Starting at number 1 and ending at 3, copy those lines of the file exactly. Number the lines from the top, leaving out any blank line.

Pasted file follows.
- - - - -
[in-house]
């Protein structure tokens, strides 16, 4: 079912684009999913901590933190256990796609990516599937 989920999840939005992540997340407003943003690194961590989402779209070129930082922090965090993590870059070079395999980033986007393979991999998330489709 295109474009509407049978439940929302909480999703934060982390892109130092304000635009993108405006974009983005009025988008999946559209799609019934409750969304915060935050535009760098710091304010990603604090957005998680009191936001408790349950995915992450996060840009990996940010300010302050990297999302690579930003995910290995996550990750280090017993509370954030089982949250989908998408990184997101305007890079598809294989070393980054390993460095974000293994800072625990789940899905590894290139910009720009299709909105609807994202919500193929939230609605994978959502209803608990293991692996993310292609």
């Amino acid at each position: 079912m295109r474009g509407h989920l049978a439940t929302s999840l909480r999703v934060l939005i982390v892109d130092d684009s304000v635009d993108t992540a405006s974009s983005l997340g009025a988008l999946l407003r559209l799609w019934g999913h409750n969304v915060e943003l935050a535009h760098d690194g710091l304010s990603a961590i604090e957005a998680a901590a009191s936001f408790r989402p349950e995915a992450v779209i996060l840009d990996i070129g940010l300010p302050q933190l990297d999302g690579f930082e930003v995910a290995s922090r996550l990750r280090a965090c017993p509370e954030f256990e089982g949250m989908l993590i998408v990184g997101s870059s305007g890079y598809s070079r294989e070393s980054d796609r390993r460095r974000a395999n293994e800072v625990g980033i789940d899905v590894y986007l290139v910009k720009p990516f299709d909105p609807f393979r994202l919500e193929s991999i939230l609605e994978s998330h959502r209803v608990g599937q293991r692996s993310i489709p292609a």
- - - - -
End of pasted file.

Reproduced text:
[in-house]
């Protein structure tokens, strides 16, 4: 079912684009999913901590933190256990796609990516599937 989920999840939005992540997340407003943003690194961590989402779209070129930082922090965090993590870059070079395999980033986007393979991999998330489709 295109474009509407049978439940929302909480999703934060982390892109130092304000635009993108405006974009983005009025988008999946559209799609019934409750969304915060935050535009760098710091304010990603604090957005998680009191936001408790349950995915992450996060840009990996940010300010302050990297999302690579930003995910290995996550990750280090017993509370954030089982949250989908998408990184997101305007890079598809294989070393980054390993460095974000293994800072625990789940899905590894290139910009720009299709909105609807994202919500193929939230609605994978959502209803608990293991692996993310292609």
């Amino acid at each position: 079912m295109r474009g509407h989920l049978a439940t929302s999840l909480r999703v934060l939005i982390v892109d130092d684009s304000v635009d993108t992540a405006s974009s983005l997340g009025a988008l999946l407003r559209l799609w019934g999913h409750n969304v915060e943003l935050a535009h760098d690194g710091l304010s990603a961590i604090e957005a998680a901590a009191s936001f408790r989402p349950e995915a992450v779209i996060l840009d990996i070129g940010l300010p302050q933190l990297d999302g690579f930082e930003v995910a290995s922090r996550l990750r280090a965090c017993p509370e954030f256990e089982g949250m989908l993590i998408v990184g997101s870059s305007g890079y598809s070079r294989e070393s980054d796609r390993r460095r974000a395999n293994e800072v625990g980033i789940d899905v590894y986007l290139v910009k720009p990516f299709d909105p609807f393979r994202l919500e193929s991999i939230l609605e994978s998330h959502r209803v608990g599937q293991r692996s993310i489709p292609a």